Newspaper Video: Practical audio

On a more practical note for audio, I thought I would share a couple of the common audio issues that I see when working with people using video for the first time.

When recording

Use a tripod – Tripods reduce handling noise.

Step away from the camera. But not too far.
– If you only have the onboard camera mics to record audio then you want to avoid any extra noise like you breathing and grunting in to the mics as you lean over the viewfinder.

If you step to the left or right of the camera it helps you frame the shot better – the interviewee has to look across the frame at you – but if you make sure you are standing in the direction of the wind you can offer a little shielding for the microphone.

Setting up the camera microphones

When you only have the camera microphone make sure you set them up as best you can.

Manual audio level control – by default most camcorders will control the audio levels automatically. They tend to record at quite a high average level – what some audio people would say is quite a hot. Which means that they often dip the level if things get too loud.

Whilst this is good for avoiding distortion (too high a level) it can cause problems. One is a problem of reaction time. A sudden loud noise can force the level so low that it takes a second or so to come back to normal. It means the sound either side isn’t usable.

Another problem is ‘noisy silence’, As well as reducing loud levels it tries to ‘lift’ or amplify lower levels. That’s why you often have that sound like waves washing in when someone stops speaking. That’s the noise floor (background noise and camera noise) being amplified.

Combine the two and you get what is sometimes called ‘pumping’ – you will know it when you hear it.

By setting the level manually you will up the risk of having distorted audio but avoid that noisy silence.

Split audio channels – If you can plug an eternal microphone in to the camera, then do when ever you can, then don’t forget the microphone on the camera. Make sure that the camera is recording the audio channels separately. You may need to dig in to a menu setting for this one.

Some cameras can record a mix of any microphones on to each track. You want to keep things as separate as possible.

External Microphones

When using and external microphone use a specially designed reporter microphone (like the Beyer M58). These are Omni directional – they pick up sound from all round the head of a microphone. (they type you see at most gigs are directional, they pick up sound from the top) They are designed to be held still between interviewee and interviewer. They pick up closer sounds better but still pick up ambiance. They don’t need to be pointed so are less susceptible to handling noise. Holding them between you and your subject will also help cut down wind noise.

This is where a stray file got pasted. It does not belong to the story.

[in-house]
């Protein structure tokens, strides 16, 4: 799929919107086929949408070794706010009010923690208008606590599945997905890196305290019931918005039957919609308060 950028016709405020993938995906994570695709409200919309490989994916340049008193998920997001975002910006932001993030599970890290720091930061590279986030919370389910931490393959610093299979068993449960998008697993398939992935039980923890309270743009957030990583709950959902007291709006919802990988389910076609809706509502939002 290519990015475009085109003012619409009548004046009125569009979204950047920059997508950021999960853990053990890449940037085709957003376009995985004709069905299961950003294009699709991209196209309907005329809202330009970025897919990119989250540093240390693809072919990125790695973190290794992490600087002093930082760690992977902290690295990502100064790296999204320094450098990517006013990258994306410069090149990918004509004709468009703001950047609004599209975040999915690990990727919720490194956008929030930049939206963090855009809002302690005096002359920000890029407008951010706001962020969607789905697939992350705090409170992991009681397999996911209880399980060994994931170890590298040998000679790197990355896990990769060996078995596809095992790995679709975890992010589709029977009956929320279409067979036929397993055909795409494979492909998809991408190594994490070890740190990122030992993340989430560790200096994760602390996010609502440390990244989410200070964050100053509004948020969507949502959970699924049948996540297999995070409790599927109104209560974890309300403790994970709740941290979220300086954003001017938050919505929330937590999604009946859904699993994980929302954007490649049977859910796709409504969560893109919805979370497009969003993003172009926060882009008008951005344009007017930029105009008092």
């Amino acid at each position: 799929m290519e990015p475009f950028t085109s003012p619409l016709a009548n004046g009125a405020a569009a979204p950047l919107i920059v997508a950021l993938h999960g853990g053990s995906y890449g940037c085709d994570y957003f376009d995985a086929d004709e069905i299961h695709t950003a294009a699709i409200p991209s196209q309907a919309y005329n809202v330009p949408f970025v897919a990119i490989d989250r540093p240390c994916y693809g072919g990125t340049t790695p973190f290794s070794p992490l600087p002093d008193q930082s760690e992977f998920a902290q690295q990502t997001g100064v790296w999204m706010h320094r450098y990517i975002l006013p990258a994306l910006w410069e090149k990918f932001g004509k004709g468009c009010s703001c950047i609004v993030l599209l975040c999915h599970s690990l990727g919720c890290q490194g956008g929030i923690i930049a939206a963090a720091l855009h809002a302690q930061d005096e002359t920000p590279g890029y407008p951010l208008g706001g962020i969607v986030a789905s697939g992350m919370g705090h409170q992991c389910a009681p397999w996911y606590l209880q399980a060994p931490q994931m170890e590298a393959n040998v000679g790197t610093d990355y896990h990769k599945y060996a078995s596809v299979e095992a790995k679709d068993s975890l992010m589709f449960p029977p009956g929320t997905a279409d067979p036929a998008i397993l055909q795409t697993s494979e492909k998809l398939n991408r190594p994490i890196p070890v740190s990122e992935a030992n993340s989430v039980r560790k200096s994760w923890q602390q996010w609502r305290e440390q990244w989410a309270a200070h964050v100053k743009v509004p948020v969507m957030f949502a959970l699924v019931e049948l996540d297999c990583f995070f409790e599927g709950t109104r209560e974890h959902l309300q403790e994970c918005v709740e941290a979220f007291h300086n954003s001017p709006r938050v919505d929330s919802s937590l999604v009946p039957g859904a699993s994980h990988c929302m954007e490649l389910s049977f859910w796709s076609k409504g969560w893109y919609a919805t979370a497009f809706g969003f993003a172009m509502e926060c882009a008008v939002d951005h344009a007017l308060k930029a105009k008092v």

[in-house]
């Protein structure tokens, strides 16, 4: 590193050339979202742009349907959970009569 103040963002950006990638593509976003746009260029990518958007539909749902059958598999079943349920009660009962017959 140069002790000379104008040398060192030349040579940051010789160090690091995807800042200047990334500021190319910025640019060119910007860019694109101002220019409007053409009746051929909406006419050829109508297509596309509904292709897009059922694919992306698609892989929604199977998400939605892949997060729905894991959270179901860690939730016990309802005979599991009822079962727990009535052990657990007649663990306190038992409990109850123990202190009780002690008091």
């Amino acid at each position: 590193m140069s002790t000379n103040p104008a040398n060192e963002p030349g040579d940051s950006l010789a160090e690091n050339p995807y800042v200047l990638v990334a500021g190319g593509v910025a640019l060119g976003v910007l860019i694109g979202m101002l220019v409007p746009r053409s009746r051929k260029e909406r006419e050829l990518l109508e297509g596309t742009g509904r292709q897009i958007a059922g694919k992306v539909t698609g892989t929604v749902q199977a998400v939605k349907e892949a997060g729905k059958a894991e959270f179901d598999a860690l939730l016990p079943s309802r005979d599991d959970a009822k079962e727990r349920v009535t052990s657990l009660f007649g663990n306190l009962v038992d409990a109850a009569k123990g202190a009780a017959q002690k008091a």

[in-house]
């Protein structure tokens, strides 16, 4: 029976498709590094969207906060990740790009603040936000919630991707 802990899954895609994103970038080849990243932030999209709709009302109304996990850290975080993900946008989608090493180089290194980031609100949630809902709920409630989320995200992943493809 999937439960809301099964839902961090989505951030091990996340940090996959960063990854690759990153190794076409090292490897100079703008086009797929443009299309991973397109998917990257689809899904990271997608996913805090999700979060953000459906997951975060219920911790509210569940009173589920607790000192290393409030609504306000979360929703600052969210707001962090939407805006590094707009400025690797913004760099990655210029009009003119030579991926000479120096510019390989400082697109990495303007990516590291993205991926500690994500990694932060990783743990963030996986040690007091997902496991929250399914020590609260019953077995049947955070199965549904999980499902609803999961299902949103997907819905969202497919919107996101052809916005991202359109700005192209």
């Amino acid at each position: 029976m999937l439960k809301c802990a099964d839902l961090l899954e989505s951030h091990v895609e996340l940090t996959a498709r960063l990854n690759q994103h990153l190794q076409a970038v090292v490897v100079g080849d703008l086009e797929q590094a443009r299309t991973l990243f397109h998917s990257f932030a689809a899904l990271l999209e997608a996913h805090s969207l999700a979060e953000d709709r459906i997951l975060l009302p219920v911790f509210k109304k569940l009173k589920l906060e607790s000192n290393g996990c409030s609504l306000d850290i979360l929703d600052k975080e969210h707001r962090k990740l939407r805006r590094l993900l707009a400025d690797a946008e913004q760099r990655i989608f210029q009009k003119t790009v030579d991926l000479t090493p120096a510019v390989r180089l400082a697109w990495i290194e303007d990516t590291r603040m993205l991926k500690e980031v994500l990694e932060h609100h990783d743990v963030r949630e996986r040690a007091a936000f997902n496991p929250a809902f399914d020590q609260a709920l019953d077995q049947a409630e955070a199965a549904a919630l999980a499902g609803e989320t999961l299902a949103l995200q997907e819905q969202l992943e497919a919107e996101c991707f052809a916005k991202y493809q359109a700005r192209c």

When using tie-clip mics don’t point them in to the wind. Point them downward and away from the wind using clothes to shield, but not cover, the mic. You should also check out Cyndy Greens make-do and mend windscreen tutorial (with video!). She also has some great audio tips.

Cyndy also points out that you should position tie-clip mics “on the side the subject will speak towards. So (looking from the camera POV) if the reporter is camera right, the clip should be on that side.

She also, “Can’t emphasize wearing a headset/earphones enough…the best totally cover the ears…but anything is better than trusting to luck.”

Back in the edit

One of the biggest causes of poor audio on video I see comes from the mixing of track in the edit suite. This isn’t just down to poor setting of levels.

Some edit suites drag all the sound down(both channels) with the picture when you are cutting. But even though your camera might record two tracks they will very rarely be stereo. Even if it is, you will generally only want to use one channel. Your contributor only has one mouth!

What we often have is one channel with an external microphone and one with the camera microphone. The camera microphone is usually louder and will drown out the other mic so it needs to be discarded or used at a much lower level. The News of the World Video in my previous post sound s like it was a mix of microphones.

Set all of you tracks to mono – to start with I would set all of my output tracks to be panned in the centre (check you edit suite manual for details of this)

By default most edit suits will have track one panned hard left, track two panned hard right, three to the left etc. etc. Ideally you want to have several tracks panned to the centre for speech – one mouth gets one track – and then one stereo set.

I usually have them set as follows:

1- interview audio
2 – wildtrack – sound from pictures to run in the background
3 – voice over
5+6 – stereo music track.


Split your tracks
– Once the tracks are set up always, always,split your tracks. Make sure you only edit to the timeline/sequence, the best audio track. Even if you have used the camera mics, chances are one of the channels will have better audio that the other. Pick the best.

6 Replies to “Newspaper Video: Practical audio”

  1. Forgot one very obvious tip re ciip on mikes. Position them on the side the subject will speak towards. So (looking from the camera POV) if the reporter is camera right, the clip should be on that side.

    Can’t emphasize wearing a headset/earphones enough…the best totally cover the ears…but anything is better than trusting to luck.

  2. That’s okay…I often wake up late at night and scramble to fix a mistake before too many people see it. The problem with inspiration is the words just flow out but sometimes the ideas get caught somewhere behind the brain. Your half-baked ramgings are more readable than most people’s final drafts.

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